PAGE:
A thriller and a good joke have a lot in common
TIMES NEWS NETWORK
A good crime thriller is like telling a good joke. The punchline is always there, but we don’t see it,” British author Clare Mackintosh told a rapt audience at a Times Litfest session on ‘Whodunit: The craze for thrillers’.
Mackintosh feels timing is crucial. “A joke, a good magic trick and a gripping thriller has only one thing in common – good timing. It is always there in front of us, but we miss it. And then when the revelation happens, we are like, ‘Ah I knew it’. But at the same time, the reader or the listener is blown away by it,” says the author of Hostage.
While discussing the importance of plot in a thriller, Bilal Siddiqi, author of Bard of Blood, says that he plans the ending before he starts writing a book. “So, whatever I do in between, it should bring me to that end,” says the 27-year-old.
Mackintosh, however, disagrees. “That might be the case with screenwriters but in the case of novelists, it’s two camps. Some plan their ending before and others don’t,” says the reallife cop-turned author.
Panelist Kjell Ola Dahl agrees with Mackintosh and says that he too goes back and forth for a proper ending. “I search a lot of directions and try new things. I have planned earlier but then I don’t feel the tension of my characters and the closeness to the story if I do so,” the Norwegian author says.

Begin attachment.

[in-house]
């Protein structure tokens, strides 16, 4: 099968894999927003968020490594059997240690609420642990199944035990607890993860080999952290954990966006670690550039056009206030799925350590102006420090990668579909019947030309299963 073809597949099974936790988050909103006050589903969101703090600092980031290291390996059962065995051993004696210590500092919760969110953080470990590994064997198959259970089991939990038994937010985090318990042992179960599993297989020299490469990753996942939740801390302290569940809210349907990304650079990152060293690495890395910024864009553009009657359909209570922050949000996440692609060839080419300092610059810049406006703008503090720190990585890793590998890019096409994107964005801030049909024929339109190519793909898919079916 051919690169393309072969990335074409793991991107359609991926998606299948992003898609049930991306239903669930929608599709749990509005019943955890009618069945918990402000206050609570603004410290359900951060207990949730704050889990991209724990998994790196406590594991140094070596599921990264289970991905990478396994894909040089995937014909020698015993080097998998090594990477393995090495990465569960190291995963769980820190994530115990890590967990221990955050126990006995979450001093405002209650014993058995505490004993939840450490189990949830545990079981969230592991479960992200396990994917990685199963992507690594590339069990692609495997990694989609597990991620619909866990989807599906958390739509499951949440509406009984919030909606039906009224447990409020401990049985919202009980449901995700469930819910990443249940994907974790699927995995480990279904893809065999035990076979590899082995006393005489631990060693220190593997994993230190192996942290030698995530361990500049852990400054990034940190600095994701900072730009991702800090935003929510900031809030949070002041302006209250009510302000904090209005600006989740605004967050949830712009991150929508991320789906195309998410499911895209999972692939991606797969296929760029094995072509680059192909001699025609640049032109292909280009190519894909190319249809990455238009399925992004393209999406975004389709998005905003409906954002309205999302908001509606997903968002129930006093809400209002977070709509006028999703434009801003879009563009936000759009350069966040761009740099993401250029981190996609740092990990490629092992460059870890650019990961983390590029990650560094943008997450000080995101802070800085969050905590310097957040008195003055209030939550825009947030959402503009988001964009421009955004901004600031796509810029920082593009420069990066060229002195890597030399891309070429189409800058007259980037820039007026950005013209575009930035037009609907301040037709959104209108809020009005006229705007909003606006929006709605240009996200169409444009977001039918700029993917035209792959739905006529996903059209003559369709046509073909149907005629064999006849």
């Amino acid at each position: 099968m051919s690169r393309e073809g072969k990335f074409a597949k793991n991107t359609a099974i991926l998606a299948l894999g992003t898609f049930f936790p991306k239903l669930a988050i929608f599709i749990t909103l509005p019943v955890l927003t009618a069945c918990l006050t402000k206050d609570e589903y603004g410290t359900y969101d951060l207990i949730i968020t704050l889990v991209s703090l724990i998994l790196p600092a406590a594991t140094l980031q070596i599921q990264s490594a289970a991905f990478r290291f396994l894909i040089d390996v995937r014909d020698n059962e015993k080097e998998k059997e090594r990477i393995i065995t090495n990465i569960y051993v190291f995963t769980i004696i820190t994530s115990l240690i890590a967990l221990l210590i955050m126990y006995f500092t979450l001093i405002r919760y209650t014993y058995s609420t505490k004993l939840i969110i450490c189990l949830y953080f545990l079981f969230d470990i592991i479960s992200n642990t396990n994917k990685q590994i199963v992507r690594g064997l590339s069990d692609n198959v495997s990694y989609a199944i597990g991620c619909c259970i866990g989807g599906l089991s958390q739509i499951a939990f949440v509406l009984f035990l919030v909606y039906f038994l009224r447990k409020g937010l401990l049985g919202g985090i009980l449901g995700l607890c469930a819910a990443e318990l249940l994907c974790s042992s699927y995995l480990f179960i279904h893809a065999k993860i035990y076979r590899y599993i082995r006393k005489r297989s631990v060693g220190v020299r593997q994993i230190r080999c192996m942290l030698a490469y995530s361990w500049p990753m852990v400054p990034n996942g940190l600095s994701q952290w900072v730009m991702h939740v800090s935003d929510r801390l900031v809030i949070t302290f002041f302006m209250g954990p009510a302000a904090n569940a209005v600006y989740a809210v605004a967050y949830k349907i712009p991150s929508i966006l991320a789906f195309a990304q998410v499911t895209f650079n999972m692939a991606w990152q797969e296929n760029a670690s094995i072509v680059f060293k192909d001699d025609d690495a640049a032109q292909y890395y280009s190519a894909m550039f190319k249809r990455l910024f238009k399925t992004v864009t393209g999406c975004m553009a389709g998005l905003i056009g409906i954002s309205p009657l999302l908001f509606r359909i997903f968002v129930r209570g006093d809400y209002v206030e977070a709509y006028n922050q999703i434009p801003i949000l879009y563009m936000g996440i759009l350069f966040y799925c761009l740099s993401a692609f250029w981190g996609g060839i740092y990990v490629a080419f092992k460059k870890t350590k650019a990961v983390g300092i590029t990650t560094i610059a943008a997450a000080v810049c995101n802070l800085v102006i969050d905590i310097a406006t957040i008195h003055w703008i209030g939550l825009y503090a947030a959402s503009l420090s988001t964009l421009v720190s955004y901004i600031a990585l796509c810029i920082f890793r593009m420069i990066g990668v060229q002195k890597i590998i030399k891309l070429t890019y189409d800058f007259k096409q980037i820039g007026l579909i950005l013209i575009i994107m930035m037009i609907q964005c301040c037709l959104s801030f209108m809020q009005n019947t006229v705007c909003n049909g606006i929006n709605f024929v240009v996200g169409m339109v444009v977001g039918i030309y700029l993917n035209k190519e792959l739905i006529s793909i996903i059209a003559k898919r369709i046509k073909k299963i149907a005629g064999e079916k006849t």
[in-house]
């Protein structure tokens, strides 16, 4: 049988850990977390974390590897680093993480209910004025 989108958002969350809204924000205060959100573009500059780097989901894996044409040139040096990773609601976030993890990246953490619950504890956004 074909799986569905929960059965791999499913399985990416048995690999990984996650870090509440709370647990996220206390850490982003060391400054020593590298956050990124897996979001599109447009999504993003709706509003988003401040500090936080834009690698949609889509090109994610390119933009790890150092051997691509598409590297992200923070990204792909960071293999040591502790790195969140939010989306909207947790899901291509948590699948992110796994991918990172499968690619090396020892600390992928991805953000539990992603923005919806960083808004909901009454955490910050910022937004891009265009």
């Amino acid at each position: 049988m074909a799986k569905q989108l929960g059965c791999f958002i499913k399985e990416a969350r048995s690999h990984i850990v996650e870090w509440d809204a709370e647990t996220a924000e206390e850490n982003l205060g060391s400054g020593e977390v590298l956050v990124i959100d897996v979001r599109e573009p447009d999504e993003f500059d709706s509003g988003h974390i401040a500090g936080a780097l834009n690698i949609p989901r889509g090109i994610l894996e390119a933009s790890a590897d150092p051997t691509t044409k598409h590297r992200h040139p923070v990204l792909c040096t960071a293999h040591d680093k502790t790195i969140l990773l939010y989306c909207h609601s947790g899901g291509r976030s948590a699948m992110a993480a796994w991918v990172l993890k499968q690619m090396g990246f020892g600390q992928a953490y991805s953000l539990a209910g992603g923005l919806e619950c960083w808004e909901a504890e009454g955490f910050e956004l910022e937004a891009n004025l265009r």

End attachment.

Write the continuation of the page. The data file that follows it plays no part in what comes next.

Dahl adds that he likes to compose a story like a mystery. “I am more interested in the characters and how they relate to society. When I write a book, I try to understand why a crime is committed. In most cases, society is involved,” he says.
Siddiqi says that it is always a plus to have a mentor who can guide you. “It is extremely important to have a mentor who knows the craft well,” says the author of Bard of Blood, which was turned into a Netflix series.
Mackintosh says that her earlier profession helped her a lot while writing crime fiction. “I was a cop for 12 years and have observed people from all walks of life. We all have the potential to crossover from the good to bad and vice versa. And that area is a rich territory for any writer, particularly crime writers,” says the author who loves writing high-octane thrillers.